If necessary, construct burlap screening supported by wooden stakes to protect evergreens in path of salt spray.
This is the month to check host plants for overwintering Eastern tent caterpillar egg cases. Check crabapple, apple, hawthorn, mountain ash, flowering cherry, and other members of the rose family for signs of dark, iridescent egg cases encircling small twigs, giving a pencil-like shape to the twig.
Unusually mild weather might cause some buds on flowering shrubs to bloom prematurely. These flower buds will not rebloom in spring, but there will be enough of the unopened buds to flower at their appropriate time. Forsythia, viburnum, flowering quince, weigela, and magnolia will often bloom sporadically during warm periods in late fall or early winter.
Continue to cut branches for forcing indoors. Branches with interesting foliage as well as flowering branches can be forced. Prune carefully, using proper pruning techniques and cutting off only those branches that are not essential to the plant’s basic shape. Branches should be at least 1 foot long, full of fat flower buds, and cut on a day above freezing. Lay the branches in a bathtub filled with room-temperature water. Make crosscuts in stem ends or smash woody ends with a hammer to allow quick uptake of water. Keep branches in a cool room out of direct sunlight and change the water every other day. When the buds color up or the foliage begins to unfurl, arrange the branches in a vase and display them in a cool room out of direct sunlight.
Good choices for forcing this month include serviceberry (Amelanchier), magnolia (Magnolia), flowering quince (Chaenomeles), forsythia (Forsythia), crabapple or apple (Malus), flowering pear (Pyrus), flowering cherry (Prunus), honeysuckle (Lonicera), spring-flowering witch hazel (Hamamelis vernalis), and redbud (Cercis).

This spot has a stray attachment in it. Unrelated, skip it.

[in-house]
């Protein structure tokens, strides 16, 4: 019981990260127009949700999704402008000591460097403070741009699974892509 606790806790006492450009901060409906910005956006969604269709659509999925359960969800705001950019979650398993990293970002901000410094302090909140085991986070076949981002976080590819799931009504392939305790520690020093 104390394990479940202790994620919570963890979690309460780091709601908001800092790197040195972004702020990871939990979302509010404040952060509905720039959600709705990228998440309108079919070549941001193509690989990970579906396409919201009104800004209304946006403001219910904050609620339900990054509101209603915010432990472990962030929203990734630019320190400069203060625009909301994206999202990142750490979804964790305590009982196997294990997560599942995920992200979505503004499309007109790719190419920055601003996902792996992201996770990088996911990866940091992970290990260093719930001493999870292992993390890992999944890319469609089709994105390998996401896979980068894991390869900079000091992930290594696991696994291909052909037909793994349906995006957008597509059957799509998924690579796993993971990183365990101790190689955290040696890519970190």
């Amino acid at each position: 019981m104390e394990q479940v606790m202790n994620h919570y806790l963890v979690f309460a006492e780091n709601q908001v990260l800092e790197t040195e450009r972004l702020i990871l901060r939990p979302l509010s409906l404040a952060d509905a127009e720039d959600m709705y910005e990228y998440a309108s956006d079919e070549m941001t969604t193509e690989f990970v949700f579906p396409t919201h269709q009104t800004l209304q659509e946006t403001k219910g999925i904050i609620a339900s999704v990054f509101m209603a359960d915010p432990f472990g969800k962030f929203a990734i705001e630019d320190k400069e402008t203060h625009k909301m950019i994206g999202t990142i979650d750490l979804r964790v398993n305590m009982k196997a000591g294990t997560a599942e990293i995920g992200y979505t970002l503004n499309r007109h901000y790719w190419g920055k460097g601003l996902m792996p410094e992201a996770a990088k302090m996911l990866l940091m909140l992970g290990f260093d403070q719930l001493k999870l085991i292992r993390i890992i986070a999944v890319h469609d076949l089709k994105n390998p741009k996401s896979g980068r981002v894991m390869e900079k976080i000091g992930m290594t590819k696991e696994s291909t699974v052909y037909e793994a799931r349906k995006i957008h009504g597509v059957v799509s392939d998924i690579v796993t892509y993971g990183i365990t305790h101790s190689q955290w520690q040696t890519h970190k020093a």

Heavy pruning of large woody plants can be done this month, weather permitting. To avoid sacrificing spring flower display, prune large flowering trees and shrubs after they bloom in spring. Fruit trees are best pruned in late February or early March.
If tree branches become covered with ice, let the ice melt gradually rather than cracking the ice with a heavy object. If large evergreen branches become anchored to the snow, gently sweep snow with a soft broom and then elevate the branch from underneath. Using heavy or sharp objects like shovels to remove snow on trees risks cutting the tree bark and creating a point of entry for disease or insects.
Check newly planted softwood trees for frost cracks or sunscald injury that might occur when winter temperatures fluctuate dramatically from a sunny warm day to a subzero night. Consider wrapping vulnerable tree trunks with protective wrap in fall and removing it in early spring.
If weather is unusually warm, avoid pruning trees that will "bleed," or discharge large amounts of water, such as elms, maples and birches. Prune these trees only when weather is quite cold or in summer.
Immediately prune out broken or damaged branches.
Watch weather conditions for an appropriate window of time to spray fruit trees or large deciduous trees with dormant oil. Spray if aphids, scale, or mites were a problem in the past. Temperatures must be at least 40 degrees Fahrenheit with no chance of freezing or rain within the following 24 hours. Avoid spraying on a windy day. Certain trees have a phototoxicity to dormant oil and should not be sprayed. A few common ones are arborvitae, beech, red maple, Japanese maple, sugar maple smokebush, blue spruce, blue cultivars of juniper, and yew. Call Plant Information if in doubt.
To reduce the spread of oak wilt, all oak pruning should be completed in March, or before the oaks begin active growth. Pruning should not resume until after the first frost, or around November 1.